Wow! This one is going to be huge!
The State of Utah wasn’t “minding the store” and hackers broke into a server and stole the Social Security Numbers of some 280,000 Utahans. They also made off with the less sensitive information (e.g. names & birth date, etc.) of another 500,000 people.
I have been reading more and more lately about the threat of cyber war and how the US is drastically unprepared to defend itself in cyberspace. The article above indicates that they traced the hackers as far as eastern Europe suggesting it has an international flavor. Though Europe may not necessarily be the launching point for the attack there is certainly a nexus of hacking activity originating from the region. One could imagine that perpetrators are linked to organized crime and maybe even backed by a foreign government. It will be interesting to see how this one plays out given that it was aimed at a State agency and the FBI is now involved.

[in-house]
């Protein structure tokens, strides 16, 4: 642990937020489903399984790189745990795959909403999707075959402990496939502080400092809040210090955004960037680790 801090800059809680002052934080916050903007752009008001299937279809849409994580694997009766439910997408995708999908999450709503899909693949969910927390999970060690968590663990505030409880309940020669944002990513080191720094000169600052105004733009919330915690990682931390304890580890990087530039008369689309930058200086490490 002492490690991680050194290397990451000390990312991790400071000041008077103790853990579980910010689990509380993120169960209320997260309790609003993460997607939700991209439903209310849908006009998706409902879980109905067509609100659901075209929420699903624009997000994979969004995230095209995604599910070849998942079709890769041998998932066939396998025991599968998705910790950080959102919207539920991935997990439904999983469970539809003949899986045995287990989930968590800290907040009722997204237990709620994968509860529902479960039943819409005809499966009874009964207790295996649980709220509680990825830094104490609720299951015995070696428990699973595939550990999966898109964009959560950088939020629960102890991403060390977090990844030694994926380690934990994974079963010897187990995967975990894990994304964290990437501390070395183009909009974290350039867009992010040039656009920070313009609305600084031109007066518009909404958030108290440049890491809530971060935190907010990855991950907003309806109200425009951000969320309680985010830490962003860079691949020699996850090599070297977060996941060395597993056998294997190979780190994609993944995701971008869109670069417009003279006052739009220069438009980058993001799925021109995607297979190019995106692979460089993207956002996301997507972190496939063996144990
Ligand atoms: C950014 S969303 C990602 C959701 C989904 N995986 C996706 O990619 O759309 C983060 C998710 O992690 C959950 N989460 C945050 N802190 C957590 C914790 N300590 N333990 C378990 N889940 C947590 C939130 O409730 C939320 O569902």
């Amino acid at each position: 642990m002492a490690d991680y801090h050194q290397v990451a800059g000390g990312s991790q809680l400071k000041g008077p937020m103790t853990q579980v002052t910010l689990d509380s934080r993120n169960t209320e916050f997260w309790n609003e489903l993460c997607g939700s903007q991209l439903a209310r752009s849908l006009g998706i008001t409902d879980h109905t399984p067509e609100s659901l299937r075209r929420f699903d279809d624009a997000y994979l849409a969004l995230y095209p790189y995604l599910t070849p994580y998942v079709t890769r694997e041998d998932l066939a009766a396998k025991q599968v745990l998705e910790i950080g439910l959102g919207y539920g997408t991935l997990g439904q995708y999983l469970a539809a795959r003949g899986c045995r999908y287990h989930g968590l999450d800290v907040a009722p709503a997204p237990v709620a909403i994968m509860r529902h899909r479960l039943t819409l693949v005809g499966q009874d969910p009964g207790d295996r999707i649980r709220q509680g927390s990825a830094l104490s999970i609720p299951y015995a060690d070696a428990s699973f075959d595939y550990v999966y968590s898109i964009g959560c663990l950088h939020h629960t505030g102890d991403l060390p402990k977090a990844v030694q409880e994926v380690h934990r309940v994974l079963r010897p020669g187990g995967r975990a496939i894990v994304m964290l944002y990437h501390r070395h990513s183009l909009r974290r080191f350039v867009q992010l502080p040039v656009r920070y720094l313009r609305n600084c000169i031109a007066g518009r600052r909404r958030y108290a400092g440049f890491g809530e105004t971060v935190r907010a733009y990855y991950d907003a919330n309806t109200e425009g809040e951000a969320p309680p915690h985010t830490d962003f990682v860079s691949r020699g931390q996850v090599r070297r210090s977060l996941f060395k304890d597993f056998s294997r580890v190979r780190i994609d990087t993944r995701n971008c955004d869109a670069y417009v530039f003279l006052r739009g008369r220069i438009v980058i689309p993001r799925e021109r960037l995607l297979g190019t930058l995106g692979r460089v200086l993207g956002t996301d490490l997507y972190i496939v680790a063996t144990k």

I’m afraid that it will be very difficult for the average person to defend themselves against the types of attacks that may be coming in future cyber war conflicts. The good news is that most of the time people go after the lowest hanging fruit. That means that if you’re smart and take some basic steps there’s a good chance they will move on to easier targets. See our Check List for a quick overview of things you can do to help raise the bar.
Updated May 18, 2012
More than a month later and this hack and the resulting political fall out is still big news here in Utah. My friend Kristen Stewart and others at the Salt Lake Tribune have written a series of articles help people understand what happened and what it means to their private data. I encourage you to read them so that you know what is happening and how your data may have been impacted.
Even if you don’t have time to read all these articles you’ll want to at least go here:
and find out if your data was compromised.
Updated June 17, 2012
Yesterday we learn that a University of Utah Health Law Professor investigates breach and argues that sharing information without notifying patients violates HIPPA law.